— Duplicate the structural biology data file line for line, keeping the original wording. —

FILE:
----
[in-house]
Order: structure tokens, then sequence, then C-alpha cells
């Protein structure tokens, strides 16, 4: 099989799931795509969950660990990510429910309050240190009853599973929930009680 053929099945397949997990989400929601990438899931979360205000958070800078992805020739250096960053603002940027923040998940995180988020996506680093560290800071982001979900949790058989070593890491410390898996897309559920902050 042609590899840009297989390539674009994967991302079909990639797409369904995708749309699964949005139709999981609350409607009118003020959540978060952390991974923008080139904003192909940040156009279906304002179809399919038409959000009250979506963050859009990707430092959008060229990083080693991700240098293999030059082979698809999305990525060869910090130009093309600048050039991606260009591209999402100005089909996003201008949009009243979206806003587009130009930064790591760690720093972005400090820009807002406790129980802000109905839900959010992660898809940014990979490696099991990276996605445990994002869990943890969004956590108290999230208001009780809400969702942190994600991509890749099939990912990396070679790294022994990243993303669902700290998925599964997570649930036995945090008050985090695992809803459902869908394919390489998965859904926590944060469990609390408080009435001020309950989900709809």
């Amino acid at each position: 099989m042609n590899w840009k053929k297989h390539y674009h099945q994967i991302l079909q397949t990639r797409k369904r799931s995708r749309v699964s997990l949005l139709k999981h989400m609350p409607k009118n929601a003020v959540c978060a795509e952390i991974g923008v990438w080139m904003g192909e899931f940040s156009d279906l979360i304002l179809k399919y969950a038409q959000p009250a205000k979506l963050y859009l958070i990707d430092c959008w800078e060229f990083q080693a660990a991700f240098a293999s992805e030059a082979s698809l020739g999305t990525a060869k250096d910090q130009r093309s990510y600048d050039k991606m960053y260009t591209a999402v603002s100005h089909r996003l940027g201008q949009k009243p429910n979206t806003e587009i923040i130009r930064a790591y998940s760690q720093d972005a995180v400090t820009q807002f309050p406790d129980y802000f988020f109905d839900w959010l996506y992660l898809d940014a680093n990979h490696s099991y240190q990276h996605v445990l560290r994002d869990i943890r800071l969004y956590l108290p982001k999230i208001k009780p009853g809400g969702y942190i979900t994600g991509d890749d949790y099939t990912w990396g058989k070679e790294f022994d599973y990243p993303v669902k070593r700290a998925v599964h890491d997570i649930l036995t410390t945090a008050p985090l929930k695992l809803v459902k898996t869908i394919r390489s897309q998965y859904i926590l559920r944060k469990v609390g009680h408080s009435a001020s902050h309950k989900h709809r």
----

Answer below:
[in-house]
Order: structure tokens, then sequence, then C-alpha cells
């Protein structure tokens, strides 16, 4: 099989799931795509969950660990990510429910309050240190009853599973929930009680 053929099945397949997990989400929601990438899931979360205000958070800078992805020739250096960053603002940027923040998940995180988020996506680093560290800071982001979900949790058989070593890491410390898996897309559920902050 042609590899840009297989390539674009994967991302079909990639797409369904995708749309699964949005139709999981609350409607009118003020959540978060952390991974923008080139904003192909940040156009279906304002179809399919038409959000009250979506963050859009990707430092959008060229990083080693991700240098293999030059082979698809999305990525060869910090130009093309600048050039991606260009591209999402100005089909996003201008949009009243979206806003587009130009930064790591760690720093972005400090820009807002406790129980802000109905839900959010992660898809940014990979490696099991990276996605445990994002869990943890969004956590108290999230208001009780809400969702942190994600991509890749099939990912990396070679790294022994990243993303669902700290998925599964997570649930036995945090008050985090695992809803459902869908394919390489998965859904926590944060469990609390408080009435001020309950989900709809």
């Amino acid at each position: 099989m042609n590899w840009k053929k297989h390539y674009h099945q994967i991302l079909q397949t990639r797409k369904r799931s995708r749309v699964s997990l949005l139709k999981h989400m609350p409607k009118n929601a003020v959540c978060a795509e952390i991974g923008v990438w080139m904003g192909e899931f940040s156009d279906l979360i304002l179809k399919y969950a038409q959000p009250a205000k979506l963050y859009l958070i990707d430092c959008w800078e060229f990083q080693a660990a991700f240098a293999s992805e030059a082979s698809l020739g999305t990525a060869k250096d910090q130009r093309s990510y600048d050039k991606m960053y260009t591209a999402v603002s100005h089909r996003l940027g201008q949009k009243p429910n979206t806003e587009i923040i130009r930064a790591y998940s760690q720093d972005a995180v400090t820009q807002f309050p406790d129980y802000f988020f109905d839900w959010l996506y992660l898809d940014a680093n990979h490696s099991y240190q990276h996605v445990l560290r994002d869990i943890r800071l969004y956590l108290p982001k999230i208001k009780p009853g809400g969702y942190i979900t994600g991509d890749d949790y099939t990912w990396g058989k070679e790294f022994d599973y990243p993303v669902k070593r700290a998925v599964h890491d997570i649930l036995t410390t945090a008050p985090l929930k695992l809803v459902k898996t869908i394919r390489s897309q998965y859904i926590l559920r944060k469990v609390g009680h408080s009435a001020s902050h309950k989900h709809r």